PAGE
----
Saint Viator News

Delivering the latest news from Saint Viator High School.

Category: Faith Formation (Page 2 of 6)

Lending a Hand in the Fight Against Human Trafficking

Sarah McDermottFriendship bracelets will go on sale during lunch periods on Valentine’s Day, but they have nothing to do with Cupid.

“Show your love in a different way,” says Sarah McDermott ’19, “not in a romantic way but in a platonic way, showing love for those who have suffered.”

Last week, Sarah and her classmates from the Viatorian Youth Congress and the Justice League helped to organize an after-school prayer service and workshop that drew more than 60 students.

DSC_0018Their topic? Educating classmates about the issue of human trafficking as a modern form of slavery, and offering them a way to help survivors.

The prayer service was timed with the World Day of Prayer, Reflection and Action Against Human Trafficking, as declared by Pope Francis.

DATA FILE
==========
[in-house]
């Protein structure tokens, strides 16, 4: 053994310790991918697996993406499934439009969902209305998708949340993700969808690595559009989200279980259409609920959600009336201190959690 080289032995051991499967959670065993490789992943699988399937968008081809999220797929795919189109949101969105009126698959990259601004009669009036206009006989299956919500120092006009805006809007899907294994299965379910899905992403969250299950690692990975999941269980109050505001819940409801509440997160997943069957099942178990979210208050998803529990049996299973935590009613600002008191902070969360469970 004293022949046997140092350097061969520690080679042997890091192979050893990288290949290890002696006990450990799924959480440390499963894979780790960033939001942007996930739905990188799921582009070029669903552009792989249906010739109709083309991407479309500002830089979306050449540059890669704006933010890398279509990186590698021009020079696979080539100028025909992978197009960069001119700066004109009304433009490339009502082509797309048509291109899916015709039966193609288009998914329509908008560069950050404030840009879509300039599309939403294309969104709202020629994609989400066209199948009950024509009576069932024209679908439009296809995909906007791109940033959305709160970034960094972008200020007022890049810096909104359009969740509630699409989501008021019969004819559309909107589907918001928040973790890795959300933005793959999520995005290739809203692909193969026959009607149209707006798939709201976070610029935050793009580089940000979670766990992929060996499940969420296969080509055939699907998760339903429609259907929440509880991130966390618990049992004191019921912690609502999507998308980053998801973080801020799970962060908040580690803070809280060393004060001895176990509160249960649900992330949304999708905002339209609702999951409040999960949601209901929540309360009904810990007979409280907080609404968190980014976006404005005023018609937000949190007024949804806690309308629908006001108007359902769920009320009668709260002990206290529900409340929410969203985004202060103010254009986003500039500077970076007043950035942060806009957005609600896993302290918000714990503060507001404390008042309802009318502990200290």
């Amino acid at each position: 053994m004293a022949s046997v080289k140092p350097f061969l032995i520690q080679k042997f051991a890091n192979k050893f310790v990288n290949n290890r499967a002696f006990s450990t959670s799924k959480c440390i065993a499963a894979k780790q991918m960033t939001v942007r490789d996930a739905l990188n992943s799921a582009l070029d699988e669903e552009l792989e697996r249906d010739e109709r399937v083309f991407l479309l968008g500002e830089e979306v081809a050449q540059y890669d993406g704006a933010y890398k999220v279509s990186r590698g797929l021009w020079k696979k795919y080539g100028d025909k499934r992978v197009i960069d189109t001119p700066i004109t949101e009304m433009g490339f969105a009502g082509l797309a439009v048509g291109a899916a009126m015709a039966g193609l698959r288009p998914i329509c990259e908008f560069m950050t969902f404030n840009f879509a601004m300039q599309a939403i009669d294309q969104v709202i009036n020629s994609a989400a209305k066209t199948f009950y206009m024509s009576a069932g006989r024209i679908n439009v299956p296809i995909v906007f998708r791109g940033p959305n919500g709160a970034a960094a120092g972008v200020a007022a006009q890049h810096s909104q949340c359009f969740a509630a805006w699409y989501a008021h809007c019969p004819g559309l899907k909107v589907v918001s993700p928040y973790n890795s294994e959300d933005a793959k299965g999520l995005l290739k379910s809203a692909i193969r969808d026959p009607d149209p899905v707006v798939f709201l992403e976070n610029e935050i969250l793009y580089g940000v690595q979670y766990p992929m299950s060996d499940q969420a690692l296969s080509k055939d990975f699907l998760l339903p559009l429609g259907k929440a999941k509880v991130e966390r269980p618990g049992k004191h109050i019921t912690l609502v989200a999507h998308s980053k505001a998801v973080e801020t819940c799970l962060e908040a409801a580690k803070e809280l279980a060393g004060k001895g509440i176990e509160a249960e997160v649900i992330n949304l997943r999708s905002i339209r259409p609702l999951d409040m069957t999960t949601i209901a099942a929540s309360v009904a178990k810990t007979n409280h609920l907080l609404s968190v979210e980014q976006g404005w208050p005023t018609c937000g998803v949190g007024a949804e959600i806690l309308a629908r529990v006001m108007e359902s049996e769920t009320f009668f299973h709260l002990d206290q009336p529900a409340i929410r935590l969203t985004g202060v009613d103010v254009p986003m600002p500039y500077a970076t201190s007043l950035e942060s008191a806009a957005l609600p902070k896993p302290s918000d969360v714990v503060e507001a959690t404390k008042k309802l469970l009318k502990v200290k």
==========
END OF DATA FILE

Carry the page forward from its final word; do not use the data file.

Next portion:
Students worked with Mrs. Cathy Abrahamian and Ms. Emily Egan, organizers also included Sergio Leudo ‘18 and Emma Perry ‘18, both Viatorian Youth Congress delegates and Trent Federighi ‘18, a core member of the Justice League.

Working to eliminate human trafficking is a core mission of the Viatorians. Consequently, delegates to last summer’s Viatorian Youth Congress learned about the issue and were encouraged to bring back what they had learned to their schools or parishes. At the same time, Justice League members take their lead from the Viatorian mission statement, which includes working for “those accounted of little importance.”

DSC_0010During the one-hour service, students showed slides and gave testimonials from a trip to the Mexican border, where deadly human trafficking occurs. They also shared statistics and even held a question and answer quiz, using the Kahoot! app.

“Some of the kids were shocked,” Sarah says. “I know it scared me when I first heard about Chicago being the epicenter of human trafficking in this country.”

She adds that the goal of the service was to make students aware of the issue described as a “crime against humanity” by Pope Francis and give them a way to help survivors.

DSC_0004“I went on the trip to the border when I was a freshman,” said Trent said, “and just seeing the ‘rape tree,’ where smugglers hung undergarments of their victims as if they were trophies, triggered my involvement. It was horrible to see.”